Plug-in Chips themselves serve as a way to further customize the player character, and in a very neat approach, spans everything from HUD elements to stat buffs, to mechanical changes that enhance the game, such as being able to slow down time by evading, or adorning melee attacks with a longer reaching shockwave. Though the most useful ones, in my opinion. are easily divided into two categories. Quality of life improvements, such as being able to automatically pick up items or see items as they appear on the map, both of which were introduced at just the right time, much like the fast travel system. Along with health restoring skill that can be combined to basically make death an impossibility due to auto-use items, rapid regeneration, and health regained by defeating enemies.
I actually really like this system as it offers a greater way to experiment with the game’s mechanics, with the player being able to fuse, buy, and pick up semi-randomized chips to create multiple loadouts that are only restricted by a maximum memory capacity and what essential elements of the game’s basic features the player feels they need. However, it also serves as a very interesting way of combining the game’s setting and mechanics, something that is regularly explored within Automata, and to great effect.
The world of Automata is easily on the bleaker side, being a post-apocalyptic world wherein said apocalypse happened a near unfathomably long time ago, and what remains is a mixture of skeletons of a world that is gradually encroaching the realm of myth, and what few bits were changed by the remaining forces of androids, machines, and nature itself. Its color pallette is very reserved in its choice of hues, focusing on beige, greens, greys, and black, going so far as to be monochromatic at points. Yet in spite of how reserved it is, the game can be quite often striking due to the scale and detail of its environments. Everything about the game’s art direction feels deliberate and as if it had strong intentions behind it, from the more flamboyant designs of certain characters, to the simplistic, modular, and adorable designs given to most machines.
Graphically, it is not especially impressive, clearly showing its conservative budget and AA roots, yet it manages to look flashy when it needs to and the details are present where they need to be. Or, at least in theory. The PC version of Automata has its fair share of visual issues with poor textures and resolution issues having affected the game since launch, and it having fallen to the fans to try and fix it. The two resulting mods greatly helped the game, and make for a more or less seamless and polished experience that really should have been released as an official patch, but Square Enix of Japan is not really known for their dedication to their PC ports.
As for the soundtrack, its elegant melodies combined with impactful vocals create an imposing, calming, engrossing, and humbling score. Whenever I entered a new area and heard a new track in Nier Automata, I felt compelled to wander around, taking in the music as it blended in with the new locale before me. Listening to it on its own, the soundtrack is nothing short of stupendous, and when worked into the game, it greatly adds to the overall tone and atmosphere, contributing as one of the many factors that allow this game to ascend to such heights.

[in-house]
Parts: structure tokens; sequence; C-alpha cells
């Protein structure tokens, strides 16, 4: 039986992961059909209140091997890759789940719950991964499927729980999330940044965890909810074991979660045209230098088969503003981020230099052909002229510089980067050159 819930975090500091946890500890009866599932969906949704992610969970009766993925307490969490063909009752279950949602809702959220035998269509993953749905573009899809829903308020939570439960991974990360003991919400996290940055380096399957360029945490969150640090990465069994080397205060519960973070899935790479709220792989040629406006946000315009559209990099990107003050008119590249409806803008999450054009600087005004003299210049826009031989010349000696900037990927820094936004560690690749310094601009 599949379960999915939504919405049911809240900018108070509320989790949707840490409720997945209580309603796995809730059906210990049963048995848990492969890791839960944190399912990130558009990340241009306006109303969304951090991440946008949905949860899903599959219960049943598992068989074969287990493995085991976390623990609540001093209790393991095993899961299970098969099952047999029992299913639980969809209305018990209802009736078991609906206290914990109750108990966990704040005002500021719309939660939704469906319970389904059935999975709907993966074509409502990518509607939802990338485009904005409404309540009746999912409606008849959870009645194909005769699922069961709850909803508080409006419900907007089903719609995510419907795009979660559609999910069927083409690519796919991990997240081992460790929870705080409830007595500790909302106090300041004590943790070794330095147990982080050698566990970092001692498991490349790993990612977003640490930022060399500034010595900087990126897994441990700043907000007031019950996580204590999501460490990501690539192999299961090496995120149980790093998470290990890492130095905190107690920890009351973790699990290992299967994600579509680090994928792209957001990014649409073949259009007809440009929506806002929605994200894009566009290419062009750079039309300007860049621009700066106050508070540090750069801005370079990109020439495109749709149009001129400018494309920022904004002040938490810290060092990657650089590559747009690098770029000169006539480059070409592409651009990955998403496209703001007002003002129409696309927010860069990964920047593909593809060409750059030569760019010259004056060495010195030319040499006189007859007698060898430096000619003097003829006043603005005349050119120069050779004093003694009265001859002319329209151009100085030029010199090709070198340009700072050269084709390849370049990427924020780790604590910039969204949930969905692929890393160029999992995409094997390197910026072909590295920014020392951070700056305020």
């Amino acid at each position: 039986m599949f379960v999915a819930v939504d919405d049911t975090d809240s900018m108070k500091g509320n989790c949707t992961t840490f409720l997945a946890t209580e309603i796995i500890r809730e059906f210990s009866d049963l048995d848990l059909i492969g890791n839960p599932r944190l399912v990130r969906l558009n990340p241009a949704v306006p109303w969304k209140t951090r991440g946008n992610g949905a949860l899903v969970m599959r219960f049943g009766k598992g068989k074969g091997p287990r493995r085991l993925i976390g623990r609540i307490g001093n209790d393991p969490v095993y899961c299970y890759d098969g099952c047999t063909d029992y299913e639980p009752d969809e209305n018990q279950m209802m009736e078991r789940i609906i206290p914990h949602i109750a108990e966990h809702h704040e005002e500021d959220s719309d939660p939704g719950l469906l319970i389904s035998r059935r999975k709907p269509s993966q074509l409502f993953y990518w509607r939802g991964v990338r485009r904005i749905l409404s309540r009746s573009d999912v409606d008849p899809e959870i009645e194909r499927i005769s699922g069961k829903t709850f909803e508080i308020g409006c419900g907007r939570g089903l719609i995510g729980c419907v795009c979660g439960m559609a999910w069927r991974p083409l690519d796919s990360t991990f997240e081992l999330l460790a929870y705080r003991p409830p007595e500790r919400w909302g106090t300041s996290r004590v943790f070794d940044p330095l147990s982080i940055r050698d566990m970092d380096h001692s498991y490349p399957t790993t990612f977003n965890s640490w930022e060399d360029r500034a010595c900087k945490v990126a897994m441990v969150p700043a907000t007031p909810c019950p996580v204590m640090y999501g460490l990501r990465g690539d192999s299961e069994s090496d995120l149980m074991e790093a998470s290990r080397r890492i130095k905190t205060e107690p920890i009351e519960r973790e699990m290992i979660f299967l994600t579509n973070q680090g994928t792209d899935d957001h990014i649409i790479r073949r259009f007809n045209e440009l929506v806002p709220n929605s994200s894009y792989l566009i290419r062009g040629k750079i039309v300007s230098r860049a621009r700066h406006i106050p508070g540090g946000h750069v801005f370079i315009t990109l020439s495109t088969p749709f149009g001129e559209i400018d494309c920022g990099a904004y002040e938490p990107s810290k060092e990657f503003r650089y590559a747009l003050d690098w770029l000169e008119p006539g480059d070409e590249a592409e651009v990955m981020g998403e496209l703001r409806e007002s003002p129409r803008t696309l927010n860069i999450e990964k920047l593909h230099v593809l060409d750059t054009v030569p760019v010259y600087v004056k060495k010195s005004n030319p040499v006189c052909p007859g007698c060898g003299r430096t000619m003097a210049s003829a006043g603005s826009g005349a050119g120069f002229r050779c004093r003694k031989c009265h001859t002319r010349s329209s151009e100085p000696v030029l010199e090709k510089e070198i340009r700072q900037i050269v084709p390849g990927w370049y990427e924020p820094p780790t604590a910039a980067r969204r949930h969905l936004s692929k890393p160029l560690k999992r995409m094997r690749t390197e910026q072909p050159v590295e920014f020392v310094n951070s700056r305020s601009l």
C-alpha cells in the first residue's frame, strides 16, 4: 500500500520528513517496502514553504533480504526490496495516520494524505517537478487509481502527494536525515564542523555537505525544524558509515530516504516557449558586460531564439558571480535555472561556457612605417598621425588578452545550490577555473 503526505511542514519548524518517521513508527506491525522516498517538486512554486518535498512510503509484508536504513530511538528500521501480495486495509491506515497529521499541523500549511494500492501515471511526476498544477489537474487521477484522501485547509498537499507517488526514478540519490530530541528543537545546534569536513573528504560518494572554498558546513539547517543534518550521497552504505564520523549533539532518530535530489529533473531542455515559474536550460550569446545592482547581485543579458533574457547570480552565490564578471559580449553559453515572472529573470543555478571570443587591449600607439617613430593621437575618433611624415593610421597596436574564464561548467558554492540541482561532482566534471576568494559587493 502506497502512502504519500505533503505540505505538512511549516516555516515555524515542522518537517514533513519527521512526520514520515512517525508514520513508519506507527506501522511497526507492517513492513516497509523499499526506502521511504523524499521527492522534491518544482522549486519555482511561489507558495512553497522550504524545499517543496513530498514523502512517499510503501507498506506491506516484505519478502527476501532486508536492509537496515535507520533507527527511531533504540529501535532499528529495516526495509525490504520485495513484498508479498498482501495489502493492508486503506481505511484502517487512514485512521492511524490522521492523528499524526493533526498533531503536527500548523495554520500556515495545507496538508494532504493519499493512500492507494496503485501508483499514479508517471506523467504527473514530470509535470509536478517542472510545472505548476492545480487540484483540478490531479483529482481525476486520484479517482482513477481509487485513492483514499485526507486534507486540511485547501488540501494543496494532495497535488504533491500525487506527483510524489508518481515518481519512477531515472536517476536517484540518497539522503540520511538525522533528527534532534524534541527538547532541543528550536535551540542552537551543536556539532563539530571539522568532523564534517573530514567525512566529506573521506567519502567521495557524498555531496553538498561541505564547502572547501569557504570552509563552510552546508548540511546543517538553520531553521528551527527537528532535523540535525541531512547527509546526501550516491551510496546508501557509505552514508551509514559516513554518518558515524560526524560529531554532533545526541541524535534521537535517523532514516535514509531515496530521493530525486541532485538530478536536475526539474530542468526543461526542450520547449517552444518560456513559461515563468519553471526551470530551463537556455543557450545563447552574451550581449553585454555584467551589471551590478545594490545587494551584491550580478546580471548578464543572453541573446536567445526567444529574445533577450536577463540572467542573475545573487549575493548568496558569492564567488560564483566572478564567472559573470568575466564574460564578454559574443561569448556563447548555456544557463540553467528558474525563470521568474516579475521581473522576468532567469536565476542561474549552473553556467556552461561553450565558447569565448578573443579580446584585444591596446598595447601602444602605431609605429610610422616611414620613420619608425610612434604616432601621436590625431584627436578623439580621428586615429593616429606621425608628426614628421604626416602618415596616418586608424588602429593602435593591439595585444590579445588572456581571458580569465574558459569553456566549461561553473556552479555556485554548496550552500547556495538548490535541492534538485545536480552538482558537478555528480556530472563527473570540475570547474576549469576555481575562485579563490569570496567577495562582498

I could go into more depth about the things I like and adore about the game, but there are some grievances I have with the game, most of which are on the petty side of things. I do not like how plug-in chips have a limited inventory space. I think that upgrade materials for weapons are poorly distributed in a way that seems emblematic of many Japanese games. The game has a few cryptic components and secrets that I feel necessitate the use of an external source for clarification. The way quests are handled in the post-game is questionable, and I wish that environmental shortcuts were retained across playthroughs, rather than needing to be reactivated again (looking at you, Emil’s house).
The only slightly major gripe I have comes with the decision to split the game up into three distinct playthroughs, which I feel hurt the game to some degree. In order to get to the actual end of Nier Automata, the player need to go through routes A, B, and C, yet they are composed in such a way that route B rehashes a lot of content from route A, to the extent that many people dropped the game part way through. Which is a shame because, as is signified in game, Nier Automata does not begin until route C. I can easily see how the game could be arranged into a single route affair, and while it may have resulted in certain details being lost as a result, I feel it would have been a net positive.
With awe inspiring set piece moments, fluid combat, an interesting world to explore, and a compelling long form story with many secrets and ideas for the player to gradually uncover and come to terms with as the game presses on, I genuinely think that Nier Automata has it all. It manages to be bizarre, dark, insightful, and just silly enough to appeal to my sensibilities, and combined with its high quality action RPG framework, there is easily enough here to not only make a genuinely great game, but one that I can easily see being amongst my all-time favorites.